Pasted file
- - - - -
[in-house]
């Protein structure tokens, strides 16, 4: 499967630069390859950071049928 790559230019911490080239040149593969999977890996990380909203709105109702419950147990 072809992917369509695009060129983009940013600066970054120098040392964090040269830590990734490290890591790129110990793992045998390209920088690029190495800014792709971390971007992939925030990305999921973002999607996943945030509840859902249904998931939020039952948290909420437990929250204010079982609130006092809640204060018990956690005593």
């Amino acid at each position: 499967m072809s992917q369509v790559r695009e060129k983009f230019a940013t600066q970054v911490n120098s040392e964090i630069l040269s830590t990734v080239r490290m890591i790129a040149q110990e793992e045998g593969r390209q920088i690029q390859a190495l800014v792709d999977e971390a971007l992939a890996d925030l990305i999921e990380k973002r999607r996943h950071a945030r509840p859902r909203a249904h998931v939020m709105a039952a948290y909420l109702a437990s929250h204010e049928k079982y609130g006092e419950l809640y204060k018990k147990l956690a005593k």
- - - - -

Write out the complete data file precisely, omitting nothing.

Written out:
[in-house]
């Protein structure tokens, strides 16, 4: 499967630069390859950071049928 790559230019911490080239040149593969999977890996990380909203709105109702419950147990 072809992917369509695009060129983009940013600066970054120098040392964090040269830590990734490290890591790129110990793992045998390209920088690029190495800014792709971390971007992939925030990305999921973002999607996943945030509840859902249904998931939020039952948290909420437990929250204010079982609130006092809640204060018990956690005593």
């Amino acid at each position: 499967m072809s992917q369509v790559r695009e060129k983009f230019a940013t600066q970054v911490n120098s040392e964090i630069l040269s830590t990734v080239r490290m890591i790129a040149q110990e793992e045998g593969r390209q920088i690029q390859a190495l800014v792709d999977e971390a971007l992939a890996d925030l990305i999921e990380k973002r999607r996943h950071a945030r509840p859902r909203a249904h998931v939020m709105a039952a948290y909420l109702a437990s929250h204010e049928k079982y609130g006092e419950l809640y204060k018990k147990l956690a005593k």